- BUILDING PERL FOR OPENVOS
- INSTALLING PERL IN OPENVOS
- USING PERL IN OPENVOS
- TEST STATUS
- SUPPORT STATUS
- LAST UPDATE
perlvos - Perl for Stratus OpenVOS
This file contains notes for building perl on the Stratus OpenVOS operating system. Perl is a scripting or macro language that is popular on many systems. See perlbook for a number of good books on Perl.
These are instructions for building Perl from source. This version of Perl requires the dynamic linking support that is found in OpenVOS Release 17.1 and thus is not supported on OpenVOS Release 17.0 or earlier releases.
If you are running VOS Release 14.4.1 or later, you can obtain a pre-compiled, supported copy of perl by purchasing the GNU Tools product from Stratus Technologies.
BUILDING PERL FOR OPENVOS
To build perl from its source code on the Stratus V Series platform you must have OpenVOS Release 17.1.0 or later, GNU Tools Release 3.5 or later, and the C/POSIX Runtime Libraries.
Follow the normal instructions for building perl; e.g, enter bash, run the Configure script, then use "gmake" to build perl.
INSTALLING PERL IN OPENVOS
After you have built perl using the Configure script, ensure that you have modify and default write permission to
>system>portedand all subdirectories. Then type
While there are currently no architecture-specific extensions or modules distributed with perl, the following directories can be used to hold such files (replace the string VERSION by the appropriate version number):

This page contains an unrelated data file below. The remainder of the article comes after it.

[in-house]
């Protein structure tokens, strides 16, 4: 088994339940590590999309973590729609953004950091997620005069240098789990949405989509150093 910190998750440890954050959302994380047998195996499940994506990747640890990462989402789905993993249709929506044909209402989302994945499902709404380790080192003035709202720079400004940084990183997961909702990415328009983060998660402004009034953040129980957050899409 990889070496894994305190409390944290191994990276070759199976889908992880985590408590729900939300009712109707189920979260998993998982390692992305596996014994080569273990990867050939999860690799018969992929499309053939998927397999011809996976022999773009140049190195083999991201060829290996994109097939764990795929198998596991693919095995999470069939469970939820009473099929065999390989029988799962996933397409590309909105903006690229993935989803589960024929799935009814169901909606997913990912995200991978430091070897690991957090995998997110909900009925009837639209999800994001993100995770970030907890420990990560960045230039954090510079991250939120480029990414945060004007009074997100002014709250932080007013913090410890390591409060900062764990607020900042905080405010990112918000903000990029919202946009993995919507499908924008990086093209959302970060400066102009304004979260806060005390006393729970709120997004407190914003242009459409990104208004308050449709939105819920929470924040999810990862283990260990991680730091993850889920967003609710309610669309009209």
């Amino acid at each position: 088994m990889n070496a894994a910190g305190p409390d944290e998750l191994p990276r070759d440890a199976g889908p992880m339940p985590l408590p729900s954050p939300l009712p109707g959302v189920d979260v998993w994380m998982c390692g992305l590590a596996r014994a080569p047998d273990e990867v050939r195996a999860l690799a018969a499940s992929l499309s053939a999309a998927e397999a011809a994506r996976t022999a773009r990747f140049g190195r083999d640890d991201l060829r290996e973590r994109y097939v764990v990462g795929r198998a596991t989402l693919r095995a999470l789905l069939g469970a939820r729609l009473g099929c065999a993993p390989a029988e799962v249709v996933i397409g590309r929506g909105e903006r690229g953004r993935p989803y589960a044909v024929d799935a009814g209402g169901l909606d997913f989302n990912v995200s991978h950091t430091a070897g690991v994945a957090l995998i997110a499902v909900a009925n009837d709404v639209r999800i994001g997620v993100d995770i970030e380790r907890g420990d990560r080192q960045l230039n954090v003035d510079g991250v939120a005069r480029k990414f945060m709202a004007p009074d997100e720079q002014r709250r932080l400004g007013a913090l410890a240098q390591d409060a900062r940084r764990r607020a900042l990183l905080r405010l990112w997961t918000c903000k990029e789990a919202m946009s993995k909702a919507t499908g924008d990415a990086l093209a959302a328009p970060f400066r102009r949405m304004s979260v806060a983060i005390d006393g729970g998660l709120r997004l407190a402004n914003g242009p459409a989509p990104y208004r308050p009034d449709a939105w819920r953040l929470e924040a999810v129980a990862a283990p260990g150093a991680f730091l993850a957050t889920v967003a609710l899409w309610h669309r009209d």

Site-specific perl extensions and modules can be installed in one of two places. Put architecture-independent files into:
Put site-specific architecture-dependent files into one of the following directories:
You can examine the @INC variable from within a perl program to see the order in which Perl searches these directories.
USING PERL IN OPENVOS
Restrictions of Perl on OpenVOS
This port of Perl version 5 prefers Unix-style, slash-separated pathnames over OpenVOS-style greater-than-separated pathnames. OpenVOS-style pathnames should work in most contexts, but if you have trouble, replace all greater-than characters by slash characters. Because the slash character is used as a pathname delimiter, Perl cannot process OpenVOS pathnames containing a slash character in a directory or file name; these must be renamed.
This port of Perl also uses Unix-epoch date values internally. As long as you are dealing with ASCII character string representations of dates, this should not be an issue. The supported epoch is January 1, 1980 to January 17, 2038.
See the file pod/perlport.pod for more information about the OpenVOS port of Perl.
A number of the perl self-tests fails for various reasons; generally these are minor and due to subtle differences between common POSIX-based environments and the OpenVOS POSIX environment. Ensure that you conduct sufficient testing of your code to guarantee that it works properly in the OpenVOS environment.
I'm offering this port "as is". You can ask me questions, but I can't guarantee I'll be able to answer them. There are some excellent books available on the Perl language; consult a book seller.
If you want a supported version of perl for OpenVOS, purchase the OpenVOS GNU Tools product from Stratus Technologies, along with a support contract (or from anyone else who will sell you support).
Paul Green (Paul.Green@stratus.com)
February 28, 2013